I'm a witch; it's one of the many terms I use to describe my religious and spiritual nature. For me being a witch is inextricably connected to being a practitioner of magick and communing with spirits both great and small. I also identify as Pagan, a Polytheist, a Wiccan, a magician, and a whole list of other terms that is longer than is needed for the purpose of this blog. I'd like to talk about the reality of magick and of nonphysical beings. Rather than engage in debate about the terms, the tenets, or the tribulations of the various communities that are wrestling with these topics, I will speak from my direct experience of them. I've had many spiritual and overtly supernatural experiences. I have selected a few of them, that from my perspective, are all the proof that I need for myself. These vignettes are brief but I hope that they contain enough detail for you to understand why I considered them a confirmation of my sense of the universe.
When at 15 and decided that I need to join a religion, if I had not chosen to join the most mainstream branch of Christianity in Russia, if I had not read this famous protestant prayer too - “Jesus, be my Lord and Savior”… I would not be what I am today. I would be a totally different person. I remember these moments of “accepting Jesus” very well. I have read this prayer twice; I valued this experience as something indeed important and I remember very well my thoughts and feelings. Yes, I read the prayer of my own free will-- but did I want it with the whole of my heart? Did I have trust in Jesus-the-personal-savior 100%? Fortunately (or not very fortunately) I remember my religious experiences and adventures very brightly, just as in Dumbledore’s magical pensieve.
Religion is always a choice. There are people raised in particular religions (or lack of them) since childhood, and it’s very natural for them to accept the beliefs of their parents/family as part of their cultural identity- something that isn’t questioned. But as the kid becomes a teen and then an adult – there are points of maturation – there are moments when religion then becomes a choice, when one reaches a point where you can accept a religion whole-heartedly (either self-chosen, or in keeping with one’s cultural surroundings and expectations). And this is always a personal mystery and a turning point for a believer.
The breeze blew down from the top of the mountain pushing its way through the heat and humidity. It rushed through her kitchen window filling the small room with the smell of crisp cool air. Blowing her hair back off the tackiness of her face and neck as she stood there washing dishes. The room had a slight relief from the heaviness of the air.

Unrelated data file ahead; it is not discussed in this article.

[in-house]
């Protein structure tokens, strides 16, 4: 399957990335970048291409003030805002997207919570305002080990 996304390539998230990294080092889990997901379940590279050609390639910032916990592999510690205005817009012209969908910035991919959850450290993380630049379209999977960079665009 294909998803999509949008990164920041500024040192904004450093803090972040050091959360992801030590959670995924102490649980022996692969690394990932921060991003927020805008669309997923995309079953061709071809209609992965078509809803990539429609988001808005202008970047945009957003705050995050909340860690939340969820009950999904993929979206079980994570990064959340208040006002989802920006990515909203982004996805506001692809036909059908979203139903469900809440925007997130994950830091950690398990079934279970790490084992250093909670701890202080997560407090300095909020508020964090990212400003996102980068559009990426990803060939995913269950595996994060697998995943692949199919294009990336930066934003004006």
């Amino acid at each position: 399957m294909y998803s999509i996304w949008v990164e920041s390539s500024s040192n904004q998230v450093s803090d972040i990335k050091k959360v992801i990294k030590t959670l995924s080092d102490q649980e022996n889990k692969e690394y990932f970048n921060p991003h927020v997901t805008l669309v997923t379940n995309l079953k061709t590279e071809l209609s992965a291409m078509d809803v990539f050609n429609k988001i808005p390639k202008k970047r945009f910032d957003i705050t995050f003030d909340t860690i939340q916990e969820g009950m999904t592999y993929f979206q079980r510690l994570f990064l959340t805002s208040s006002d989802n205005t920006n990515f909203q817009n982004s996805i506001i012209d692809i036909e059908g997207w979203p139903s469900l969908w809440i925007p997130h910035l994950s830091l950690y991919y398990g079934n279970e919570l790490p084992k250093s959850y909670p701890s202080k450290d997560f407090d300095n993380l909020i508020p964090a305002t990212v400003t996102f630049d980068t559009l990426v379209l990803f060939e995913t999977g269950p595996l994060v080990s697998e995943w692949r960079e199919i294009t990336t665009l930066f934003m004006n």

She looked out the window and up thought the trees. There she saw the storm taking shape.
To this awakening goddess, celebrating holidays has more to do with personal history than traditional roots. Imbolc, the modern Pagan celebration of an ancient Gaelic festival, means so much more to me now than it did when I first started studying Wicca and Paganism thirteen years ago.
Thirteen years ago, I found a home in Paganism at my very first public ritual, which was a celebration of Imbolc conducted by popular Pagan writer Ann Moura and her Ladies Tea Circle. I entered my first circle at that festival, and won a raffle for the first time in my life – an amethyst earring and pendant set and an hour-long session with a psychic who would become my mentor on my path to developing my own metaphysical interests and abilities.
I have been thinking about the direction this blog should take; how best to illustrate how my spirituality is tied to my daily life and my relationship with my family--how can/will my spirituality see me through the present circumstances of my life. In short, how do I become the person I want to be, and who can guide me there?
I realized the best way to start was to ask. What do I need to know? I didn't ask anyone--I just presented the question and waited for an answer. The answer that came to me over the course of a few days amid dishes, laundry, library trips, preschool story hours, homework help and Play-Doh projects was simple, and yet so very complex.
“The journey to become a priestess…(even of the urban variety) remains a grueling task, not something capable of being conferred by a few weekend workshops or sweat lodges. The glibness with which such terms are used can be infuriating…” –Vivienne Vernon-Jones in Voices of the Goddess by Caitlin Matthews
“The Goddess is not only for the temple, she must be carried out into the world to wherever she is needed…” –Vivianne Crowley (in Voices of the Goddess edited by Caitlin Matthews)
I recently finished writing a paper for my The Role of the Priestess course at Ocean Seminary College. This course explores the three roles of a priestess in depth: counselor (mentor), ritualist, and teacher. The first paper was designed to explore the role of priestess as counselor and I found it very difficult to write. After some reflection, I realized the difficulty was due to three personal reasons: doubt that I “deserve” to call myself a priestess, doubt about my own ability to fulfill the counselor part of the role, and fear of not being “good enough” or “perfect” enough to fulfill this piece of the priestess role. I am fairly comfortable with the roles of ritualist-ceremonialist and of teacher and I also feel good about how well I already fulfill those roles. The Counselor though. She’s scary. Am I good enough? Can I really do this? Who do I think I am?